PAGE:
“But that’s a natural thing that those guys normally do, from Adam Oates back in the day — they’re guys that that’s the strength of their game. So you don’t want them to lose that strength, but you also want them to be able to make the difference between, ‘Am I in a good shooting area or a scoring area here, where I should take the shot versus passing?’ ”
-One guy Julien (and B’s fans) would still like to see shoot more is Tomas Kaberle. The veteran defenseman had one of his best games of the playoffs Wednesday night, assisting on two goals, registering a plus-1 rating and logging 19:46 of ice time, his highest total since Game 5 against Montreal. But there were still times, especially on the power play, when he passed up what appeared to be an open shot.
“The only thing you’ve always heard about Tomas is you’d like to see him shoot the puck more,” Julien said. “And there are times on the power play where, if he has that shooting lane, with Zdeno [Chara] in front, you have to shoot. It doesn’t have to be a big shot. It can be a wrist shot, it can be anything.”
|Bruins-Lightning Game 7: 7 odds and ends||at 1:43 am ET|
With Game 7 just hours away, we’re getting carried away with the number seven. Here are seven stats/tidbits entering the game:
– Tampa has scored in the first 69 seconds of three different games this series, and have won only one of those contests. The B’s have gone on to take the lead in all three games.
– After scoring in the first period of Game 6, Milan Lucic now has six goals in the last six games in which the B’s could eliminate an opponent. In fact, all three of his goals this postseason have come in such games. He had two in Game 4 vs. the Flyers in the second round.
– The Bruins are 10-10 all-time in Game 7’s.
– Friday’s Game 7 will be Boston’s 100th game of the season.
– Tomas Kaberle has four points over the last two games, which ties him with Krejci for most among the B’s in Game 5 and 6. Kaberle’s eight points this postseason put him in a tie with Dennis Seidenberg for most among Bruins defensemen.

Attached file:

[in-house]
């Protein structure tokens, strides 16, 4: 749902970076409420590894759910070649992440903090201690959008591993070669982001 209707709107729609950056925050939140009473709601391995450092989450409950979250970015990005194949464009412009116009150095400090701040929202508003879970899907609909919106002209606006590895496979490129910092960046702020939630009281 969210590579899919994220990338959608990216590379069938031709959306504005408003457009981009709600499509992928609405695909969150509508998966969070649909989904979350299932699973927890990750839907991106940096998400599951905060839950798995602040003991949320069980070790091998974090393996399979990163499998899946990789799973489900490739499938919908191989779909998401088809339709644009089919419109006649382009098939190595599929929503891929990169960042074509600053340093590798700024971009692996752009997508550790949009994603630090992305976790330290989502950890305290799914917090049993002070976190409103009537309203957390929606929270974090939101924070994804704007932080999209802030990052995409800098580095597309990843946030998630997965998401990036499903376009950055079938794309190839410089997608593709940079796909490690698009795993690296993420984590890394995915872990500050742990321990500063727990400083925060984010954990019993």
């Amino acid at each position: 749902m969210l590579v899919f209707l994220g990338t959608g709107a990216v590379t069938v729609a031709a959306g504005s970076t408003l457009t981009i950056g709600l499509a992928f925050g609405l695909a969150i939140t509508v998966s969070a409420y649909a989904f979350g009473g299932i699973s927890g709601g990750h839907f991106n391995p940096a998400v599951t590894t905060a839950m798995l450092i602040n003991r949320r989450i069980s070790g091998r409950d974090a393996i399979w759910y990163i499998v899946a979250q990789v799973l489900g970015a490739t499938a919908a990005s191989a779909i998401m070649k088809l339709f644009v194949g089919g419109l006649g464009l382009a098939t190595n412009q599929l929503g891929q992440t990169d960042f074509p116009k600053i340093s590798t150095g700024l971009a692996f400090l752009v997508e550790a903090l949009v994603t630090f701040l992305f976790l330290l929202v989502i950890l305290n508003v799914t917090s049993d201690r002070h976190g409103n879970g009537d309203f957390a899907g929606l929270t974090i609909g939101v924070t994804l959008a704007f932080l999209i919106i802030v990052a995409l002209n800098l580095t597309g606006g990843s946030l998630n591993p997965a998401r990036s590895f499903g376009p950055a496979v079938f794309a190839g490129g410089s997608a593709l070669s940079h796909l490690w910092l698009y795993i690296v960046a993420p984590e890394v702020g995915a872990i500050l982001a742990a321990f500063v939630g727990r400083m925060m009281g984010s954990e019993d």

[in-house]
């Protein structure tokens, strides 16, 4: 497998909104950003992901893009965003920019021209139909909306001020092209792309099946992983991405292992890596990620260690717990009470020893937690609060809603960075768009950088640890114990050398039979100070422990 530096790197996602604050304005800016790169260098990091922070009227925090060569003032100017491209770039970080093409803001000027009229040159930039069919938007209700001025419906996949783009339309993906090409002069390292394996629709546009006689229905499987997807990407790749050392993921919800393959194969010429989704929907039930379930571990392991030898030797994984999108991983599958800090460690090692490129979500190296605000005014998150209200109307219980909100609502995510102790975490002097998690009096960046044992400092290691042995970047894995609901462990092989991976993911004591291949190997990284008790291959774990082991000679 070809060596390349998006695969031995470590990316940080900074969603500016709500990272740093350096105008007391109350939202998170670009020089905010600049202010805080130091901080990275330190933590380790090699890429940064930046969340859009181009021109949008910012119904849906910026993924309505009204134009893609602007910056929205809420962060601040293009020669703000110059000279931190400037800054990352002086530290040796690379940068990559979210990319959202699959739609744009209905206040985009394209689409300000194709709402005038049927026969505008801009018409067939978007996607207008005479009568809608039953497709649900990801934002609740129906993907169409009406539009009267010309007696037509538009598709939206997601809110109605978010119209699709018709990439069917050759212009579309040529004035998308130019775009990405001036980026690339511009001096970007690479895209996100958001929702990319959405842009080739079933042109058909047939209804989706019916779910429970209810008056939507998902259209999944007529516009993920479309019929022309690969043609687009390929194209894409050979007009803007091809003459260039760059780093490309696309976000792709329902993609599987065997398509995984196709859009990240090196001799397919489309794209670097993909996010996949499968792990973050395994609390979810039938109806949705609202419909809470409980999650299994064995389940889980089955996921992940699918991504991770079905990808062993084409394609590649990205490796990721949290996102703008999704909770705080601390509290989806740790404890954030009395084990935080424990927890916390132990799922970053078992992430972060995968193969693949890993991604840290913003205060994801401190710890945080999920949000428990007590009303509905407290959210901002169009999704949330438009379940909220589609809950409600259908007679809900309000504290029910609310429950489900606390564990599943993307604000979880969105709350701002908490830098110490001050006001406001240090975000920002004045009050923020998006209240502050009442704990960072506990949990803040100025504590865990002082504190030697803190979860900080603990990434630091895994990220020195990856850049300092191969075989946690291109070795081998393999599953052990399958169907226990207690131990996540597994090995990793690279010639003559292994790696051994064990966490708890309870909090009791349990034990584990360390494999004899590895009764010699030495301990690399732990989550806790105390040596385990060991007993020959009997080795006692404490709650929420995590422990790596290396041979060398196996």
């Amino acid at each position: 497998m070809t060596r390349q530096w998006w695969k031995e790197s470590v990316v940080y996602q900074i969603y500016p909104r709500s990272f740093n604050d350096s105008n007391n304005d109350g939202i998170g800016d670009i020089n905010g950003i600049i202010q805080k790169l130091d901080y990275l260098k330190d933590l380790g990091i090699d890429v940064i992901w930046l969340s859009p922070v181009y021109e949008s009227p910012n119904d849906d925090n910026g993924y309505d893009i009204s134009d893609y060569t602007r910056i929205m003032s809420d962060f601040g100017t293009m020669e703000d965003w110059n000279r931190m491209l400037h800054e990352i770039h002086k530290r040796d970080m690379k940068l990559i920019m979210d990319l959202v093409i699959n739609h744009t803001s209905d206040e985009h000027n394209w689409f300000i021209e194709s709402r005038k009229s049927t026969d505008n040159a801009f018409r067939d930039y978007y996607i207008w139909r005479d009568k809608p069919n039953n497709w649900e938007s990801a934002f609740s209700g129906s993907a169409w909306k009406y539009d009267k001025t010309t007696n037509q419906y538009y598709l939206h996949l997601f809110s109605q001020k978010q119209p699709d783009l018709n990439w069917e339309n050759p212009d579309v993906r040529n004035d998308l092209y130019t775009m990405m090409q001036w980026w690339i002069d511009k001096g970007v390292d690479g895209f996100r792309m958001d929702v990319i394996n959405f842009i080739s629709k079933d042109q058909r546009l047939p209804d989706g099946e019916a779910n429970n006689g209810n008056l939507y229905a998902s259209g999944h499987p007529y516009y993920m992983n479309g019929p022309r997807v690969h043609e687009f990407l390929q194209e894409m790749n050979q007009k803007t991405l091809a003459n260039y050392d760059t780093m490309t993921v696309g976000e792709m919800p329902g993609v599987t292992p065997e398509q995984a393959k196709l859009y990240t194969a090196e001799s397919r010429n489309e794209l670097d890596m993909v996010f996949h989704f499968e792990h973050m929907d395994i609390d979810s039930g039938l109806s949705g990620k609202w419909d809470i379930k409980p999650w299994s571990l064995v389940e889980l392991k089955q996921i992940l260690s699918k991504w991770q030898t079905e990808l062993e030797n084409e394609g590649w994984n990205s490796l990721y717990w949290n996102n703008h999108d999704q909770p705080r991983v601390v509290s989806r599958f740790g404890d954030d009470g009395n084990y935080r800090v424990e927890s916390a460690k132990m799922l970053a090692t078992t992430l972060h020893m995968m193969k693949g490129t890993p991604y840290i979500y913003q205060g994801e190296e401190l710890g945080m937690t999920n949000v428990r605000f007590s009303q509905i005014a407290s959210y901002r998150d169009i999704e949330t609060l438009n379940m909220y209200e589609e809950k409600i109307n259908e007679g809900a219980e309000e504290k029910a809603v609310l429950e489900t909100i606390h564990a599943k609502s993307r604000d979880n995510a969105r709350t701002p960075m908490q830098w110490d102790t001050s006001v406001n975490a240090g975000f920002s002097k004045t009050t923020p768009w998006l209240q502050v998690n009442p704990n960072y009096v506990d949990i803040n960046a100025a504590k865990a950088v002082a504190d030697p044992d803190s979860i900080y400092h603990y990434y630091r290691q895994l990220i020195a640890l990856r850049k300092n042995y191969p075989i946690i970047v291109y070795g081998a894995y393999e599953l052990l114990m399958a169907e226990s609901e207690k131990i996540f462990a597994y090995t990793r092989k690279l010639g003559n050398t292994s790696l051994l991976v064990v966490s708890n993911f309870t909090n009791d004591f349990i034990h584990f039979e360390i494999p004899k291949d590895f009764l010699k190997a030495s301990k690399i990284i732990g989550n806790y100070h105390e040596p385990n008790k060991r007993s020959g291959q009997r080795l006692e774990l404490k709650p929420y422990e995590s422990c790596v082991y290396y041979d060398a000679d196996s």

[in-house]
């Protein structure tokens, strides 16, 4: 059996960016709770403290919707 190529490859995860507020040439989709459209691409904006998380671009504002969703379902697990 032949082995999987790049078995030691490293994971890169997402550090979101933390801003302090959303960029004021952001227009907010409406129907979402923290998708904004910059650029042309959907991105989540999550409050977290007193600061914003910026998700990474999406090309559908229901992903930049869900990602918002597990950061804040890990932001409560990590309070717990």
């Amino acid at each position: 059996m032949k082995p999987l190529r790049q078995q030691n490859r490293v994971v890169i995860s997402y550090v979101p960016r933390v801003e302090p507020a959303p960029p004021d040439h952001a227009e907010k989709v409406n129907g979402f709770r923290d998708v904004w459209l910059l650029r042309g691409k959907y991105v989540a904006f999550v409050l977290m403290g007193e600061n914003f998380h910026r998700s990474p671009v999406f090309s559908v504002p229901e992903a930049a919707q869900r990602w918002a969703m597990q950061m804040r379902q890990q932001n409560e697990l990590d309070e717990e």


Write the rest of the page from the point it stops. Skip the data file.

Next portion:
– The Bruins have outshot their opponent just once in their last 11 games.
– The only Bruins player with a multi-point game in the team’s Game 7 against the Canadiens this postseason was Andrew Ference, who had two assists.
|Bruins can draw on Game 7 vs. Canadiens, but only to a certain extent||05.26.11 at 6:07 pm ET|
The Bruins have experience winning a Game 7 at home, having done so against the Canadiens in the first round. But how much can they actually draw from that come Friday night? Players say at least a little.
“We got some confidence,” David Krejci said Thursday. “We know we’ve been there before, so it’s nothing new to us. Hopefully we can use our experience to our advantage tomorrow.”
Perhaps that will be the case, but there a few flaws in the theory that the Game 7 against Montreal will give Boston any sort of an advantage Friday. First, the Bruins didn’t look nervous at all to start that game. They jumped out to a 2-0 lead in the first 5:33, which is an anomaly for a team that has surrendered seven goals in the opening three minutes of games this postseason. So you can’t really make the argument that they’ll be less nervous.
Second, and more importantly, the Lightning aren’t new to this whole Game 7 thing either. They beat the Penguins on the road in Game 7 in the first round, so no one should expect them to be overwhelmed by the atmosphere and magnitude of the game.
“Obviously we have played in a Game 7, but so have they,” Chris Kelly said. “You can kind of look back and realize how you approached it, but at the end of the day, it’s two new teams, a new situation and a new experience.”
Kelly hit the nail on the head with that last line. A Game 7 in the first round is one thing. A Game 7 in the conference finals with a berth in the Stanley Cup finals on the line is another.
Claude Julien said his team realizes that and that he hopes his players are excited about it.
“Why shouldn’t we be excited? This is what playoffs is all about,” Julien said. “If you had told us at the beginning of the year that we had to win one game to go to the Stanley Cup finals, we would be excited about it. And that’s where we’re at right now.”